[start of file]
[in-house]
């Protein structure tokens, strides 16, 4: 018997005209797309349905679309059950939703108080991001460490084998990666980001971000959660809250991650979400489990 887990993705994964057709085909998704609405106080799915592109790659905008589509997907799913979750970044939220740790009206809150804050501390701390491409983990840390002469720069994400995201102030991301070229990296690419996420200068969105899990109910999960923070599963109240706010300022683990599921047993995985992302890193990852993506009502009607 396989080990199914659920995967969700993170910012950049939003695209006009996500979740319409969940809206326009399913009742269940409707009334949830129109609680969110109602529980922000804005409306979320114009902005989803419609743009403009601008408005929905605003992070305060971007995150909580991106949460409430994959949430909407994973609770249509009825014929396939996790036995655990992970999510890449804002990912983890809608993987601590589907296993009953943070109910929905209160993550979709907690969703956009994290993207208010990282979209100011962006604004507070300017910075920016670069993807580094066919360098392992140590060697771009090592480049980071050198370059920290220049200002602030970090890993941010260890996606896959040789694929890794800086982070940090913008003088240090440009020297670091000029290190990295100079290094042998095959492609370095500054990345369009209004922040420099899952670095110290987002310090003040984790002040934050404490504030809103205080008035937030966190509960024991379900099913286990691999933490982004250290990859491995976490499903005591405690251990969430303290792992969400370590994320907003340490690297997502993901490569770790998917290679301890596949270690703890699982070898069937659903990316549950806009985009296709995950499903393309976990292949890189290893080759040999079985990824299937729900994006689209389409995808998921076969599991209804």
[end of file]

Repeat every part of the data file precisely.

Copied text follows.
[in-house]
């Protein structure tokens, strides 16, 4: 018997005209797309349905679309059950939703108080991001460490084998990666980001971000959660809250991650979400489990 887990993705994964057709085909998704609405106080799915592109790659905008589509997907799913979750970044939220740790009206809150804050501390701390491409983990840390002469720069994400995201102030991301070229990296690419996420200068969105899990109910999960923070599963109240706010300022683990599921047993995985992302890193990852993506009502009607 396989080990199914659920995967969700993170910012950049939003695209006009996500979740319409969940809206326009399913009742269940409707009334949830129109609680969110109602529980922000804005409306979320114009902005989803419609743009403009601008408005929905605003992070305060971007995150909580991106949460409430994959949430909407994973609770249509009825014929396939996790036995655990992970999510890449804002990912983890809608993987601590589907296993009953943070109910929905209160993550979709907690969703956009994290993207208010990282979209100011962006604004507070300017910075920016670069993807580094066919360098392992140590060697771009090592480049980071050198370059920290220049200002602030970090890993941010260890996606896959040789694929890794800086982070940090913008003088240090440009020297670091000029290190990295100079290094042998095959492609370095500054990345369009209004922040420099899952670095110290987002310090003040984790002040934050404490504030809103205080008035937030966190509960024991379900099913286990691999933490982004250290990859491995976490499903005591405690251990969430303290792992969400370590994320907003340490690297997502993901490569770790998917290679301890596949270690703890699982070898069937659903990316549950806009985009296709995950499903393309976990292949890189290893080759040999079985990824299937729900994006689209389409995808998921076969599991209804």